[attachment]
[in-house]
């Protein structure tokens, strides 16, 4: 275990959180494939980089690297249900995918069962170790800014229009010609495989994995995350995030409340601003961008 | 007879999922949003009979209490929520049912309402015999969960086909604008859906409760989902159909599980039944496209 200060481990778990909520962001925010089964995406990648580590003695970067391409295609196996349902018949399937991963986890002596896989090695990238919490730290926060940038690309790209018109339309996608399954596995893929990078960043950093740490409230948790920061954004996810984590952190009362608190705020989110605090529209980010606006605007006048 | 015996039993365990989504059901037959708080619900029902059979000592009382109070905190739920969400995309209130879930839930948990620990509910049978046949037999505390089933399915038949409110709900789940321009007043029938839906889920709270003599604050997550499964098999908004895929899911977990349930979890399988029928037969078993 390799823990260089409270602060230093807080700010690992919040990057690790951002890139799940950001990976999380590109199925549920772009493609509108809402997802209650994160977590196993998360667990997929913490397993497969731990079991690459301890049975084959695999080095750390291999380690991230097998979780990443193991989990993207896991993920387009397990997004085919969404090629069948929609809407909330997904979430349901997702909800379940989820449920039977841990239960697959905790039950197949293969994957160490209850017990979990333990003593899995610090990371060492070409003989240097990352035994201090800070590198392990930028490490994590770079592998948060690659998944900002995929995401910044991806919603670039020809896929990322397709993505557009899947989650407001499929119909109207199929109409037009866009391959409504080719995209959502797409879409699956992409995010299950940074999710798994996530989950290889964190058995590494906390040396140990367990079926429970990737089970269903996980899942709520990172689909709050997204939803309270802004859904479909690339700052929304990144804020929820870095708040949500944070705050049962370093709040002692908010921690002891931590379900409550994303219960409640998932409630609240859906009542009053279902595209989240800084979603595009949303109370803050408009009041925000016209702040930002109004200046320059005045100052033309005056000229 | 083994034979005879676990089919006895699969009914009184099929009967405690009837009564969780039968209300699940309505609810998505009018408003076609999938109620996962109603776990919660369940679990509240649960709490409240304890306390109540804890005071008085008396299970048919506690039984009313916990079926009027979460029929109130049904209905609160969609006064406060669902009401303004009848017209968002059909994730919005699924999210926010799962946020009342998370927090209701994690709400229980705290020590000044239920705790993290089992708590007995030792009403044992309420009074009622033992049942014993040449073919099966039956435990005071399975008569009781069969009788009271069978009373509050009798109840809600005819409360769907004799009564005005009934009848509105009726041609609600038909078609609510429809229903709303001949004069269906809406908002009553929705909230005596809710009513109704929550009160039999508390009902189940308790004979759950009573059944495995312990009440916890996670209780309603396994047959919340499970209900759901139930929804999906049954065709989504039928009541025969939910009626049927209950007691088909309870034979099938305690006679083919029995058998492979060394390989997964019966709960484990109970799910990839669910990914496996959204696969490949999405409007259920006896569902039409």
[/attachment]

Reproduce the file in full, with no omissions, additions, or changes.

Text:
[in-house]
């Protein structure tokens, strides 16, 4: 275990959180494939980089690297249900995918069962170790800014229009010609495989994995995350995030409340601003961008 | 007879999922949003009979209490929520049912309402015999969960086909604008859906409760989902159909599980039944496209 200060481990778990909520962001925010089964995406990648580590003695970067391409295609196996349902018949399937991963986890002596896989090695990238919490730290926060940038690309790209018109339309996608399954596995893929990078960043950093740490409230948790920061954004996810984590952190009362608190705020989110605090529209980010606006605007006048 | 015996039993365990989504059901037959708080619900029902059979000592009382109070905190739920969400995309209130879930839930948990620990509910049978046949037999505390089933399915038949409110709900789940321009007043029938839906889920709270003599604050997550499964098999908004895929899911977990349930979890399988029928037969078993 390799823990260089409270602060230093807080700010690992919040990057690790951002890139799940950001990976999380590109199925549920772009493609509108809402997802209650994160977590196993998360667990997929913490397993497969731990079991690459301890049975084959695999080095750390291999380690991230097998979780990443193991989990993207896991993920387009397990997004085919969404090629069948929609809407909330997904979430349901997702909800379940989820449920039977841990239960697959905790039950197949293969994957160490209850017990979990333990003593899995610090990371060492070409003989240097990352035994201090800070590198392990930028490490994590770079592998948060690659998944900002995929995401910044991806919603670039020809896929990322397709993505557009899947989650407001499929119909109207199929109409037009866009391959409504080719995209959502797409879409699956992409995010299950940074999710798994996530989950290889964190058995590494906390040396140990367990079926429970990737089970269903996980899942709520990172689909709050997204939803309270802004859904479909690339700052929304990144804020929820870095708040949500944070705050049962370093709040002692908010921690002891931590379900409550994303219960409640998932409630609240859906009542009053279902595209989240800084979603595009949303109370803050408009009041925000016209702040930002109004200046320059005045100052033309005056000229 | 083994034979005879676990089919006895699969009914009184099929009967405690009837009564969780039968209300699940309505609810998505009018408003076609999938109620996962109603776990919660369940679990509240649960709490409240304890306390109540804890005071008085008396299970048919506690039984009313916990079926009027979460029929109130049904209905609160969609006064406060669902009401303004009848017209968002059909994730919005699924999210926010799962946020009342998370927090209701994690709400229980705290020590000044239920705790993290089992708590007995030792009403044992309420009074009622033992049942014993040449073919099966039956435990005071399975008569009781069969009788009271069978009373509050009798109840809600005819409360769907004799009564005005009934009848509105009726041609609600038909078609609510429809229903709303001949004069269906809406908002009553929705909230005596809710009513109704929550009160039999508390009902189940308790004979759950009573059944495995312990009440916890996670209780309603396994047959919340499970209900759901139930929804999906049954065709989504039928009541025969939910009626049927209950007691088909309870034979099938305690006679083919029995058998492979060394390989997964019966709960484990109970799910990839669910990914496996959204696969490949999405409007259920006896569902039409």